"They're keen on discussing and sharing their experiences online. It's all there. You just need to have someone Chinese do the data mining."
'New Chinese tourist'
The industry is adapting, acknowledges Arlt, but many big players have yet to recognize that the demographics are quickly shifting.
"The problem is the international tourism industry is slowly catching up with the idea that the Chinese traveler is coming, but in fact the Chinese traveler is already here and they're segmenting," says Arlt.
"You have two kinds of tourists. Package tourists, who are usually first time travelers. They do the eight European countries in 10 days, ticking off the sites. For them the most important thing is to get that shot in front of the Eiffel Tower."
This type of tourist appreciates the congee and hot water kettle, he says.
"But you have a growing number of what we call the 'new Chinese tourist.' People who are better educated, with more travel experience -- most have been students abroad so they know their way around. Self-organized."
It's these tourists who are looking to try the local cuisine and want new experiences, he says, and resent being stereotyped as an ignorant traveler from the countryside who can't live without his instant noodles.
"I think we're maturing in all kinds of areas very fast, be it taste of destination or taste of foreign cuisine," agrees WildChina's Zhang.
"But the majority of [Chinese] tourists still need to develop. One problem area is advance planning. We have few clients who plan six months ahead. So they end up giving last minute requests for Michelin-starred dinners and they just can't get in.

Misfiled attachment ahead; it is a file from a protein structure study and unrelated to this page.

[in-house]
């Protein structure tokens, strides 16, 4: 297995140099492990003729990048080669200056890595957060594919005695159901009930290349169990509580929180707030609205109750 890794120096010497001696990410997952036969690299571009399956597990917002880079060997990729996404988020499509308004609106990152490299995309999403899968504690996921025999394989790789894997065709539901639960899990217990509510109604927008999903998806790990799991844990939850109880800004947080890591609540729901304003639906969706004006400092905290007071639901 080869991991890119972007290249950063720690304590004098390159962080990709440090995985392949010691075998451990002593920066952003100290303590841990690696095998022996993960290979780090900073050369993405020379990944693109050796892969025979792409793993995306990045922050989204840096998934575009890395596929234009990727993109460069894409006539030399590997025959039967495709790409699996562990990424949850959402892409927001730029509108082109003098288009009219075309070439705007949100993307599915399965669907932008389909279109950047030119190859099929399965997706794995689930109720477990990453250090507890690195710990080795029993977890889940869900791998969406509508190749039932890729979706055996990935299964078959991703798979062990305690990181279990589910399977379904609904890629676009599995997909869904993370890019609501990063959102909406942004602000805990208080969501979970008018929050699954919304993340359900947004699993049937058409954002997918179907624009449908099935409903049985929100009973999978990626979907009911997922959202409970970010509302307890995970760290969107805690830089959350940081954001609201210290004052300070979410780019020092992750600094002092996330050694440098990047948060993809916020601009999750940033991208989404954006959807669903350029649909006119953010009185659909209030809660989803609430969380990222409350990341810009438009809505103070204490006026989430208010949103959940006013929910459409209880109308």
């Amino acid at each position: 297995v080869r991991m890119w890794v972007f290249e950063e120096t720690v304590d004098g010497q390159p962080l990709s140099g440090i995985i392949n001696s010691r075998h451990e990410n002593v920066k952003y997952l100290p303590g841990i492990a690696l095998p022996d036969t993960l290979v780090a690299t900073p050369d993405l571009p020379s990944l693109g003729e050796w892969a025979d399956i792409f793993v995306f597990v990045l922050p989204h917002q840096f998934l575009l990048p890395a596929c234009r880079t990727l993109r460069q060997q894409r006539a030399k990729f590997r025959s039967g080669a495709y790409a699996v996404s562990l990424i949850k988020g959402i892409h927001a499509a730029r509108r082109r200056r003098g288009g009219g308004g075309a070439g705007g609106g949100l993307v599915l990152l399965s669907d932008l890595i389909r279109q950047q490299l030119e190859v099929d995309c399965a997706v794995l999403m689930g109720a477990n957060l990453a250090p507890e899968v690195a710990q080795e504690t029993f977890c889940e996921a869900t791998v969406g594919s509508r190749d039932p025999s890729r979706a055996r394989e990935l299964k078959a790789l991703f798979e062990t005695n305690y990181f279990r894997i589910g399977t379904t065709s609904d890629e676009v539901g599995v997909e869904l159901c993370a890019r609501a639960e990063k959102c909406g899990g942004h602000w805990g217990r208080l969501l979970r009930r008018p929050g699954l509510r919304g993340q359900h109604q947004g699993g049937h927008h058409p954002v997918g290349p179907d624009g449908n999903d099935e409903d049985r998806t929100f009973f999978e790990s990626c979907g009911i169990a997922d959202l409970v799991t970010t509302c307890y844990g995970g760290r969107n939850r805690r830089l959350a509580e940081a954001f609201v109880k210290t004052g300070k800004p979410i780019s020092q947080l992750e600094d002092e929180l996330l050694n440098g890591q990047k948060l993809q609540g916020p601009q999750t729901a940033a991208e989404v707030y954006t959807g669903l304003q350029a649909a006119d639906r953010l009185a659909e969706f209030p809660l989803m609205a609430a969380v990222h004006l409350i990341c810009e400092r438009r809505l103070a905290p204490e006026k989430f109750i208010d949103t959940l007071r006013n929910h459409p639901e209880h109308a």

"Then they become unhappy because they think money can get anything. The game in the international market is slightly different. So advance planning is something they're learning."
Tourists behaving badly
No discussion of Chinese tourism would be complete without addressing the backlash now making the rounds in some sectors of the travel industry.
To put this into context, Zhang describes a popular urban legend about a wealthy Chinese tourist who entered a famous luxury boutique in Milan with a lit cigarette.
When asked to put out the cigarette, the woman replied that she'd buy 20 purses if she was allowed to smoke in the shop.
Next thing you know, the woman is handed an ashtray, and the boutique did indeed earn a nice profit that day.
Zhang says allowing that behavior is a double-edged sword.
"Rich Chinese tourists are pushing the boundaries and unfortunately some of these places are bending to their will," she says.
"Particularly the newly rich, who think, 'If I'm paying money then I'm God.'"
Arlt says Chinese are often proud of the fact that they're at the top of the wealth chain, given that the Cultural Revolution is still fresh the minds of people over 40.
"This has happened all in one generation," he says. "Many [Chinese tourists] have parents who didn't have shoes. All this growth happened so fast it's still in living memory.
"Now they're showing the world and themselves: 'I'm strong, I can go spend US$5,000 for nothing, just for my pleasure.'"
And they're more than happy to rub it in the West's face, he adds.
"The Chinese have the idea that since the Opium Wars they've been oppressed and looked down on, so now they're coming back rich," Arlt says.
"This is the fun for them. You toss some coins and Western people dance for you."